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Housing and the Macroeconomy: The Role of Bailout Guarantees for Government Sponsored Enterprises

By Karsten Jeske, Dirk Krueger and Kurt Mitman

Abstract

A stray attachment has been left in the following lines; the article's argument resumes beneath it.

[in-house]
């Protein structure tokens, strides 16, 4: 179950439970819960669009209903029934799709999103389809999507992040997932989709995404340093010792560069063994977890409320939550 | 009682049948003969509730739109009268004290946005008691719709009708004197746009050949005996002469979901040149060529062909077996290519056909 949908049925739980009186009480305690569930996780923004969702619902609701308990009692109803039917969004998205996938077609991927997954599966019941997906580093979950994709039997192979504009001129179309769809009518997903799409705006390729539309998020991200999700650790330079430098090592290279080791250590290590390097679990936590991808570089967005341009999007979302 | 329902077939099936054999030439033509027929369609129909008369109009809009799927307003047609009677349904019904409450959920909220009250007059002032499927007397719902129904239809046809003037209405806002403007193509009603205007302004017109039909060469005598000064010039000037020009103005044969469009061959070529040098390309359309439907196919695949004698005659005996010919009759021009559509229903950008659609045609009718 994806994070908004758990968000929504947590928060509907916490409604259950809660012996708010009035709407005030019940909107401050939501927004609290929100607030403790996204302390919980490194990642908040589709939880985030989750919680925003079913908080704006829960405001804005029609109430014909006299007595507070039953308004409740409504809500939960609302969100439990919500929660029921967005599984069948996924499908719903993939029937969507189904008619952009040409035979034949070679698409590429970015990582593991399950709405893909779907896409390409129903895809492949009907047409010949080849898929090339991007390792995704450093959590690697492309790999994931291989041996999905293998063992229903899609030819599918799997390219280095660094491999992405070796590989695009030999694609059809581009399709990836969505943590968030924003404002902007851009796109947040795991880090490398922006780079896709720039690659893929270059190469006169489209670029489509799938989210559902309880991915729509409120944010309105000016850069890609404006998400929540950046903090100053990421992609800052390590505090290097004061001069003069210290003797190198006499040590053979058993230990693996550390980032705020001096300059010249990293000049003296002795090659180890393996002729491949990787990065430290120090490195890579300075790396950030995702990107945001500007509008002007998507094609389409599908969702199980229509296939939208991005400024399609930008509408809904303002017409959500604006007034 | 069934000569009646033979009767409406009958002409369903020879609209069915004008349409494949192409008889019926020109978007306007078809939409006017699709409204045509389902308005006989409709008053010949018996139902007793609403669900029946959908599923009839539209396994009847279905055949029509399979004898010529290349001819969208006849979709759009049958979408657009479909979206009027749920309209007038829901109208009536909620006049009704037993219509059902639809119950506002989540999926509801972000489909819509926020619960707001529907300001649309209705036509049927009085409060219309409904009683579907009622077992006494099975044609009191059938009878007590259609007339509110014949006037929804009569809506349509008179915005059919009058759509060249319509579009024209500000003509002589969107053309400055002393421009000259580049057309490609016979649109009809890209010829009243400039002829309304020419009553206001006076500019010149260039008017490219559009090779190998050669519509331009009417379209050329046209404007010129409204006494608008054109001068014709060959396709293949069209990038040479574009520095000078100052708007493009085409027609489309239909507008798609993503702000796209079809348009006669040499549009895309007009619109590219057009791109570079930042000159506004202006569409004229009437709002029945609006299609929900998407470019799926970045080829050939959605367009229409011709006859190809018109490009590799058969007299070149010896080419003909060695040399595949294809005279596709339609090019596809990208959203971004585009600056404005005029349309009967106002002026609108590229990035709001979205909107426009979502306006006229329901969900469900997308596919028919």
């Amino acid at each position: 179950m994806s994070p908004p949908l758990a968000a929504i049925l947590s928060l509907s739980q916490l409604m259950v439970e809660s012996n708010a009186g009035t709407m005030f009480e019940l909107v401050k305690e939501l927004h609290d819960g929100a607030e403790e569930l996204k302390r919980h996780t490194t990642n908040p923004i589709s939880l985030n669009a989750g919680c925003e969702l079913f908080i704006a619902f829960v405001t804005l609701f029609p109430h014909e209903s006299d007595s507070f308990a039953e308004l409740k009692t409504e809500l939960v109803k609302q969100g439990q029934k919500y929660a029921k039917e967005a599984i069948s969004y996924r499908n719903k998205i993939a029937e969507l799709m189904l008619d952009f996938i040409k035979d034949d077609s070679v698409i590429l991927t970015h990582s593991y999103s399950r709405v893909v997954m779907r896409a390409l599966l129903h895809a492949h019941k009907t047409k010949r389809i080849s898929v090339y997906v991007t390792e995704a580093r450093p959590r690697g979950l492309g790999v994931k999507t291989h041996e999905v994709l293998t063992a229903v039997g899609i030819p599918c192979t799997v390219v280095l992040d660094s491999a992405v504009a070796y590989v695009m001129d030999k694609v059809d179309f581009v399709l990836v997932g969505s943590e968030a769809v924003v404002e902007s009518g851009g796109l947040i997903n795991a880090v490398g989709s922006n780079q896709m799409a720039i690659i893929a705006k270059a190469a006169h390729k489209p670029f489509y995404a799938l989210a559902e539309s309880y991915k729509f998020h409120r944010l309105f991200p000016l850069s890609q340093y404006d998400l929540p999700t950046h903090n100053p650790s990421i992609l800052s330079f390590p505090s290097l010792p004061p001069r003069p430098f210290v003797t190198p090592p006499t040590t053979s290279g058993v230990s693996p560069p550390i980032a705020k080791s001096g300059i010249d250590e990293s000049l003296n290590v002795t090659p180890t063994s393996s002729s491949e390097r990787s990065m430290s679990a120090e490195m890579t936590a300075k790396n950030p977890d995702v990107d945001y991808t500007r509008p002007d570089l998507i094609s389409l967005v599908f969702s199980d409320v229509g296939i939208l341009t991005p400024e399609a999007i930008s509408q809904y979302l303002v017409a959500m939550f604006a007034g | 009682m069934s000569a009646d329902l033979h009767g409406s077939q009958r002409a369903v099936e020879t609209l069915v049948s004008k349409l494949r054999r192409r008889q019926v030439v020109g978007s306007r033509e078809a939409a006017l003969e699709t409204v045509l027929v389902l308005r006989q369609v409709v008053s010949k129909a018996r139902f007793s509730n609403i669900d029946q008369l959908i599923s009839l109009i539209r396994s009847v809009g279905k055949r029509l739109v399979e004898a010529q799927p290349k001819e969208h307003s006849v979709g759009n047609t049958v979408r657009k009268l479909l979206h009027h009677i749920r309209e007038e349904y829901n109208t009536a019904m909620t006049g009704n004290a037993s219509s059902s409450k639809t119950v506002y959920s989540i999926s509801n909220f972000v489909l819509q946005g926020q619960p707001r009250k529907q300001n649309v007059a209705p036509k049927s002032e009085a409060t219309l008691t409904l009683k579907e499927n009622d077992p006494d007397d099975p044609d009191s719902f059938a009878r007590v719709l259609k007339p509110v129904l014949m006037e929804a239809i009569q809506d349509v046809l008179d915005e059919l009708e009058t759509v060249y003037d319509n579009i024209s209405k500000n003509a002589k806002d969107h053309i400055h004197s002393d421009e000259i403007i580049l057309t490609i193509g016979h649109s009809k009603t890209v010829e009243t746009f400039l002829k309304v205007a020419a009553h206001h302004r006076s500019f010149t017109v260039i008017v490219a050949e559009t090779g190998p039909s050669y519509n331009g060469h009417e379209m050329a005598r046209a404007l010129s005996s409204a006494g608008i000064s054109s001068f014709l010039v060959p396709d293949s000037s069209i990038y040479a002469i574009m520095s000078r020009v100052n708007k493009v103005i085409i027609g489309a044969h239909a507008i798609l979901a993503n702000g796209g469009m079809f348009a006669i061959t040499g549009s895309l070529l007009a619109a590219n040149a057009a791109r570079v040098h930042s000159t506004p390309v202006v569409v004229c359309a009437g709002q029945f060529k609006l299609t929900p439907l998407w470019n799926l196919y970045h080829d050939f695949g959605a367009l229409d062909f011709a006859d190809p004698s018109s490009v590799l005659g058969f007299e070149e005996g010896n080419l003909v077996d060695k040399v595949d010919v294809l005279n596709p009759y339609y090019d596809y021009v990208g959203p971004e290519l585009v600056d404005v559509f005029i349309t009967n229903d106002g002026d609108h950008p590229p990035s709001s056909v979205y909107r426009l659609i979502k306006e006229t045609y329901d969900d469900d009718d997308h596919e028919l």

This paper evaluates the macroeconomic and distributional effects of government bailout guarantees for Government Sponsored Enterprises (such as Fannie Mae and Freddy Mac) in the mortgage market. In order to do so we construct a model with heterogeneous, infinitely lived households and competitive housing and mortgage markets. Households have the option to default on their mortgages, with the consequence of having their homes foreclosed. We model the bailout guarantee as a government provided and tax-financed mortgage interest rate subsidy. We find that eliminating this subsidy leads to substantially lower equilibrium mortgage origination and increases aggregate welfare, but has little effect on foreclosure rates and housing investment. The interest rate subsidy is a regressive policy: eliminating it benefits low-income and low-asset households who did not own homes or had small mortgages, while lowering the welfare of high-income, high-asset households.Default Risk; Government-Sponsored Enterprises; Housing; Mortgage Market

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